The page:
The Interior Department appropriations bill now before the Senate includes $1 million to help pay for the purchase of private holdings from willing landowners in the Cascade-Siskiyou National Monument.

By Paul Fattig

For the Tidings

The Interior Department appropriations bill now before the Senate includes $1 million to help pay for the purchase of private holdings from willing landowners in the Cascade-Siskiyou National Monument.

The funding is part of $8 million in the bill earmarked for the state. The legislation is supported by Oregon U.S. Sens. Ron Wyden and Jeff Merkley, both Democrats.

"The monument funding in this bill would be used to complete the transfer of land from the Pacific Forest Trust to the federal government," explained Merkley spokeswoman Julie Edwards. "This will allow the trust to continue to work with willing private landowners who want to sell their land."

Based in San Francisco, the nonprofit trust whose mission is to help preserve forestlands began working with landowners shortly after the monument was created in 2000. Thus far, it has purchased nearly 5,000 acres, much of it former timber company land, that it is transferring to the U.S. Bureau of Land Management.

The 52,940-acre monument is in the BLM's Medford District in the mountainous region immediately east of Ashland where the Cascade, Klamath and Siskiyou ranges converge.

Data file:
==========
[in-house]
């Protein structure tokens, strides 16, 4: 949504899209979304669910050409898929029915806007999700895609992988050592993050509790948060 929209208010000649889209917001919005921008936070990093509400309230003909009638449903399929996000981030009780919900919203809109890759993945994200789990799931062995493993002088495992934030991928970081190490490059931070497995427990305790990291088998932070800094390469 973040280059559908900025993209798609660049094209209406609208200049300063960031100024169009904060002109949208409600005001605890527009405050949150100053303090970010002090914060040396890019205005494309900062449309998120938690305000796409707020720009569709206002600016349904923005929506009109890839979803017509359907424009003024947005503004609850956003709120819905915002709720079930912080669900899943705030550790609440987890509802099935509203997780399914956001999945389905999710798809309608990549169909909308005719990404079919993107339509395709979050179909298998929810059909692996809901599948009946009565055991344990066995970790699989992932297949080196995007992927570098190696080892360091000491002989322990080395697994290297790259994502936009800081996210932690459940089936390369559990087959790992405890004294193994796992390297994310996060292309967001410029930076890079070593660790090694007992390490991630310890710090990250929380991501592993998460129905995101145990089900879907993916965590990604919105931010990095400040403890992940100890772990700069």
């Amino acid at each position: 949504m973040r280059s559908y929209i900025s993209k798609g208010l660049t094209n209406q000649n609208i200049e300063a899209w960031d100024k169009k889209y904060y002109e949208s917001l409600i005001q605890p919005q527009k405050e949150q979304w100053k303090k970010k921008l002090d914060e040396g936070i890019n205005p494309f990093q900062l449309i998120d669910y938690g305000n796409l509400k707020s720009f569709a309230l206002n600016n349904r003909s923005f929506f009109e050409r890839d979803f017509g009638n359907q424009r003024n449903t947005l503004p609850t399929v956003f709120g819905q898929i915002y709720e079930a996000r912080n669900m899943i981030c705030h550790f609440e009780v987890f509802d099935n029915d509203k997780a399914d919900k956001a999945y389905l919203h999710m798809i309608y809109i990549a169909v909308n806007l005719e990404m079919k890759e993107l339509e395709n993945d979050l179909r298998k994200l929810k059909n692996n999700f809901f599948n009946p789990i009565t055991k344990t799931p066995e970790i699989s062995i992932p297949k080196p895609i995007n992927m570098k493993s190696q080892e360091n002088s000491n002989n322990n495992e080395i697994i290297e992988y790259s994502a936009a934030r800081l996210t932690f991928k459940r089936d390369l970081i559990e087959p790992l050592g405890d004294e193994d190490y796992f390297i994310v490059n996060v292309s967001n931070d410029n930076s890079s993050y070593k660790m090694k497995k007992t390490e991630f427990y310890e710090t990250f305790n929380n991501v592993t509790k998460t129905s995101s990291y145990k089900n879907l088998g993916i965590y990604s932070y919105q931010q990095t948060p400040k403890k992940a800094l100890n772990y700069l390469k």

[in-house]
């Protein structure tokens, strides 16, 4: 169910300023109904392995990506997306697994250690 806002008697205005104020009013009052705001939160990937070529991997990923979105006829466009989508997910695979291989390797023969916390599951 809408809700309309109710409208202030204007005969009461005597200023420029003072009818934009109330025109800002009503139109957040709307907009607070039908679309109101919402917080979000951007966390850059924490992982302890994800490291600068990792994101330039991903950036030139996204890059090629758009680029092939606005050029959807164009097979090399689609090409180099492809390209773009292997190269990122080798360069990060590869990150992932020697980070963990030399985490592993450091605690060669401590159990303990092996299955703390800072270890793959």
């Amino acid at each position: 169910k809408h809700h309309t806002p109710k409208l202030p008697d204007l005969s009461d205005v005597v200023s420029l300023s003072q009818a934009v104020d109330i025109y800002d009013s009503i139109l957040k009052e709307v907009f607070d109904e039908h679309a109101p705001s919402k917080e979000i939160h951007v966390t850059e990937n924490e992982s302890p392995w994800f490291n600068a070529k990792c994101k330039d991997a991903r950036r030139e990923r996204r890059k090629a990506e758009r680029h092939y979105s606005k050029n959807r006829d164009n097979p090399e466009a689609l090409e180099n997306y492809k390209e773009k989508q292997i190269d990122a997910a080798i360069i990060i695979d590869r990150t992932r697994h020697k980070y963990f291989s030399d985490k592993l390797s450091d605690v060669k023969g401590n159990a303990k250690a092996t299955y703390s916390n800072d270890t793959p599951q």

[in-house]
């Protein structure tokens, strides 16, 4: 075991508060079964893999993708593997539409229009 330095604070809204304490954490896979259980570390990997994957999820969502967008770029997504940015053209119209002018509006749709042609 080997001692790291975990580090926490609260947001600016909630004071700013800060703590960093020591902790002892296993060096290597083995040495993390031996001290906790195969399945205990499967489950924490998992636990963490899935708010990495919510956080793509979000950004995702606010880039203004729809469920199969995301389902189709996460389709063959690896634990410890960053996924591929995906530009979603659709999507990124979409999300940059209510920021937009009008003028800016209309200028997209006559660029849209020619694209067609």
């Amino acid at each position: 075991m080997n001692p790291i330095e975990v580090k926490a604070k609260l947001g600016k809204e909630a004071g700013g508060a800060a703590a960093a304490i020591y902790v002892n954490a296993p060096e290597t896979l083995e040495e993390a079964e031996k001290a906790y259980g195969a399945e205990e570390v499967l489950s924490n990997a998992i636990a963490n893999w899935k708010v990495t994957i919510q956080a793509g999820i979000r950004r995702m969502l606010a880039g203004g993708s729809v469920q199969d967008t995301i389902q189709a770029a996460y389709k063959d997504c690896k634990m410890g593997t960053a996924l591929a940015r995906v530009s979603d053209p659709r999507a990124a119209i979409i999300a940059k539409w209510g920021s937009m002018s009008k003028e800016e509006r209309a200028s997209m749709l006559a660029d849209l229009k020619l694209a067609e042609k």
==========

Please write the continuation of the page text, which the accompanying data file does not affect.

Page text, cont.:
Although some 60 percent of the land within the monument's boundaries is federally owned, there are thousands of private parcels that aren't being preserved, according to the trust. The trust's goal is to purchase as much of that land as possible as it comes up for sale, then transfer it to the BLM when Uncle Sam can purchase it at cost, according to trust spokeswoman Christine Harrison in San Francisco.

"This is a long-term project," she said. "When we find willing sellers, we try to find help from foundations so we can buy the property and hold it in trust. When federal money becomes available, we transfer it to the government for public ownership and pay back our partners."

The monument was created because of its rich diversity of plant and animal species, some found nowhere else on earth. For example, 120 species of butterflies dwell within the monument.

Earlier this year, the BLM paid a little more than $1 million to buy 890 acres of private land within the monument boundaries from the trust. The sale marked the first transfer to public ownership of private holdings in the monument the trust has purchased.

The trust isn't the only entity buying land for the monument. A few years ago, a Grants Pass couple who requested anonymity purchased 2,900 acres surrounded by the monument to preserve for wildlife habitat.

Each land acquisition will be managed to protect the resource, said district spokesman Jim Whittington.

For more information about the trust, visit www.PacificForest.org.

Reach reporter Paul Fattig at 776-4496 or e-mail him at pfattig@mailtribune.com.